Brett S. Carver

Brett S. Carver
About Brett S. Carver

Despite advances in the early detection and management of prostate cancer, hormone-refractory disease remains the second most common cause of male cancer deaths in the United States. Inhibition of the androgen receptor (AR), a key signaling pathway responsible for promoting prostate cancer cell growth, invasion and survival, remains a major target for prostate cancer treatment. Another critical signaling pathway, the PI3K pathway, is frequently activated in primary and metastatic prostate cancer. Activation of the PI3K pathway and molecular alterations promoting AR signaling are associated with the development of hormone refractory disease. A number of novel inhibitors of the PI3K and AR pathways are in early clinical development and are promising therapeutic agents for men with prostate cancer.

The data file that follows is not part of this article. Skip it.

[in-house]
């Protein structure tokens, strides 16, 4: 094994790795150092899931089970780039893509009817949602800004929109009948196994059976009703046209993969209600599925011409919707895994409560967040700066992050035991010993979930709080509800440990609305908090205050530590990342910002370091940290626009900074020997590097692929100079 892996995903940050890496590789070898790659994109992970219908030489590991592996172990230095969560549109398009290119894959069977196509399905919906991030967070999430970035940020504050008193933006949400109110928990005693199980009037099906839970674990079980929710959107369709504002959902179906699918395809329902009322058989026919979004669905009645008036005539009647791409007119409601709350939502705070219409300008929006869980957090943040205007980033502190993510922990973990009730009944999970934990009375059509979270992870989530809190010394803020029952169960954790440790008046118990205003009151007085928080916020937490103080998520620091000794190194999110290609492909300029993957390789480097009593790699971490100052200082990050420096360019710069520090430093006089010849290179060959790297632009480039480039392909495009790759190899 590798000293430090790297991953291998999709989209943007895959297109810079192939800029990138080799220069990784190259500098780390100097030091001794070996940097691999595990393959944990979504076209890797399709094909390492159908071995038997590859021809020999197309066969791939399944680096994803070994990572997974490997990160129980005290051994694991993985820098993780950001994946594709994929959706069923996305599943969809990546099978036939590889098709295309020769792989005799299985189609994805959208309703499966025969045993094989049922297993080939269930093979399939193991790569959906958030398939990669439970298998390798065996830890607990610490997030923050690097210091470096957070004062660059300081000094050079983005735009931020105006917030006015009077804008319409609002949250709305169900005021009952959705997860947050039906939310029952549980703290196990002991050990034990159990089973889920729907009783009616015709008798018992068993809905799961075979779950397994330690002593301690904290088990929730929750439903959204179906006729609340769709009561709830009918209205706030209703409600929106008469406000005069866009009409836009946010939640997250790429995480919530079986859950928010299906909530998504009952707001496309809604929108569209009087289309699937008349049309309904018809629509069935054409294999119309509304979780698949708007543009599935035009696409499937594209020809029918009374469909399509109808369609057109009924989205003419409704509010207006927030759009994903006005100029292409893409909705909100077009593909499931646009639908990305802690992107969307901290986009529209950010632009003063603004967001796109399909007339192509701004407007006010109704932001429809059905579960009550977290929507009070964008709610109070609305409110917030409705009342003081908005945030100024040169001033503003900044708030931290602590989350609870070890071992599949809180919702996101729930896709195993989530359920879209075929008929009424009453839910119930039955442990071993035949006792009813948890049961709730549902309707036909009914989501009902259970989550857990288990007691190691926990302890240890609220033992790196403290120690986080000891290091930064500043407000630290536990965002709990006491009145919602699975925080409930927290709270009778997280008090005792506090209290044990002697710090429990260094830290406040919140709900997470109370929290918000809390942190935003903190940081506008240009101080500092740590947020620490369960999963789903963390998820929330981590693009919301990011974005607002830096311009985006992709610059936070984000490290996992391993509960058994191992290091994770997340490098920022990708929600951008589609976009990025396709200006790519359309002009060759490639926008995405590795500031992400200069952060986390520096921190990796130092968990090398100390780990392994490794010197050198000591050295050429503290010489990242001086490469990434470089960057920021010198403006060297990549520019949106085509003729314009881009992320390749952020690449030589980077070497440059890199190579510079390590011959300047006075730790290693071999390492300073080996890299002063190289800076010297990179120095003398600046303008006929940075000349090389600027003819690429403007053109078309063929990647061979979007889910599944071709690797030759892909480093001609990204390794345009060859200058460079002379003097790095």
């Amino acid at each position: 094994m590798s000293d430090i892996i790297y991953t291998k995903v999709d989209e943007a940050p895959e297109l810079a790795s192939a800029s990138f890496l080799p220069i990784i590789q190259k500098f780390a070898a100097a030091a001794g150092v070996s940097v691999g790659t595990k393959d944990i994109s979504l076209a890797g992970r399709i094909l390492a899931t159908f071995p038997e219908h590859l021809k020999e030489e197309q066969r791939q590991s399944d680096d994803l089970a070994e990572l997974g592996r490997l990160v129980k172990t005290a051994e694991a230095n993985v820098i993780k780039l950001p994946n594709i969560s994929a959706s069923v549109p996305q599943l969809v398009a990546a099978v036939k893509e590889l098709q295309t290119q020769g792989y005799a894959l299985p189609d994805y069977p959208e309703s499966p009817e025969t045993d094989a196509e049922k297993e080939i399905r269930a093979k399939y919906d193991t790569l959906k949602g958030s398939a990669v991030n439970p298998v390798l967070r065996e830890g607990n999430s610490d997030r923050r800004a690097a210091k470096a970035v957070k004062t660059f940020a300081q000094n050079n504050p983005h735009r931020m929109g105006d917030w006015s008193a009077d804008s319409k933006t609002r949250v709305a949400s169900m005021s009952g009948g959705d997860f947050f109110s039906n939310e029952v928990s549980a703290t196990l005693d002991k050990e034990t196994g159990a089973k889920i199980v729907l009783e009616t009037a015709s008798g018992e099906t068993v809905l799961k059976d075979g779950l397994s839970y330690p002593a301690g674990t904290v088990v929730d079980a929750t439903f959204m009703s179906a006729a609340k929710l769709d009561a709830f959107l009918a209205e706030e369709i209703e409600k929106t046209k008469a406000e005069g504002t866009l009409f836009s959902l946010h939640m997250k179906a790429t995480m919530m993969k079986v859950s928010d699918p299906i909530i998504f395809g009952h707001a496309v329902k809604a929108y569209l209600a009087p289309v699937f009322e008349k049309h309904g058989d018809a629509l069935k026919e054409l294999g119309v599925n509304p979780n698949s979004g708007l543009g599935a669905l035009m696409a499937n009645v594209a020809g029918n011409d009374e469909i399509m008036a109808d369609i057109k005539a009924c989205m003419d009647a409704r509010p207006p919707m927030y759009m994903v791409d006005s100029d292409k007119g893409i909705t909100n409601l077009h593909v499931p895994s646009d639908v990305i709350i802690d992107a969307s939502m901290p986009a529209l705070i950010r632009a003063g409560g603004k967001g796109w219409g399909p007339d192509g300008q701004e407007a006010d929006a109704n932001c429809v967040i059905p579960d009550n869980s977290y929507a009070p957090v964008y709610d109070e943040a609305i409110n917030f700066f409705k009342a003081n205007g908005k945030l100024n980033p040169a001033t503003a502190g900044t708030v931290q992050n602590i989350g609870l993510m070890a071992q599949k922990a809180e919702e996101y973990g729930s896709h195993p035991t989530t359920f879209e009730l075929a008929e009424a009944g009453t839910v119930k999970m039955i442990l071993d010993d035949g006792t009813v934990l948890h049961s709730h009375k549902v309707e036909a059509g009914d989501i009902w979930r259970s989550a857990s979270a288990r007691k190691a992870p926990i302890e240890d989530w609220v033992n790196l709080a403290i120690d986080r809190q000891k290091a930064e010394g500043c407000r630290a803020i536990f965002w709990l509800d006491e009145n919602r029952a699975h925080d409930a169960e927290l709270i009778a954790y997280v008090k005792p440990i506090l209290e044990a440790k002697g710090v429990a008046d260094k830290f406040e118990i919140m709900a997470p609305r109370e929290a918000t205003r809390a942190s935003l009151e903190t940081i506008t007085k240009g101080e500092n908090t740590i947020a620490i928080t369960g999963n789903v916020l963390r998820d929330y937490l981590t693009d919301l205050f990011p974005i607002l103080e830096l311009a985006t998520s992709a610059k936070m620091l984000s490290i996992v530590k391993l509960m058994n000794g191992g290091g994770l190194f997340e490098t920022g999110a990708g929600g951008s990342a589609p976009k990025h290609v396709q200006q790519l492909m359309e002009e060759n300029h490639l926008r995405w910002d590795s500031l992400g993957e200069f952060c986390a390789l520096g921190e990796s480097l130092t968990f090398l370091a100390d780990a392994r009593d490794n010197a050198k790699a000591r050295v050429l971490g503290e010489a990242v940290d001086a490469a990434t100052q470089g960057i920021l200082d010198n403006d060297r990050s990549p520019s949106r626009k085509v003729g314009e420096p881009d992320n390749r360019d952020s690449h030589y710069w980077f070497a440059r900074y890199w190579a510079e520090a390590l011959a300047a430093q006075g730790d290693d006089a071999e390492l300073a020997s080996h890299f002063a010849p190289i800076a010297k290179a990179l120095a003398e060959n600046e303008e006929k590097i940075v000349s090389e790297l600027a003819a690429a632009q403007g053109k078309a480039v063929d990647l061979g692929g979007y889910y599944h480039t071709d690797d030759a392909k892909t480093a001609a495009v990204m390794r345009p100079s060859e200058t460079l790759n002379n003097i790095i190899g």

Dr. Carver’s research will further define the role of the PI3K pathway in promoting hormone-refractory disease, identify which compounds targeting the PI3K and AR pathways provide maximum therapeutic potential, and identify molecular alterations that predict therapeutic response. Collectively this work will identify which combination of therapeutic agents will provide the greatest survival benefit and for which patients.


The 2010 David H. Koch – PCF Young Investigator Award

Brett S. Carver, MD

Memorial Sloan-Kettering Cancer Center – New York, NY


Charles Sawyers, MD, Professor of Medicine, Chair, Human Oncology and Pathogenesis Program; Marie-Josee and Henry R. Kravis Chair at Memorial Sloan-Kettering Cancer Center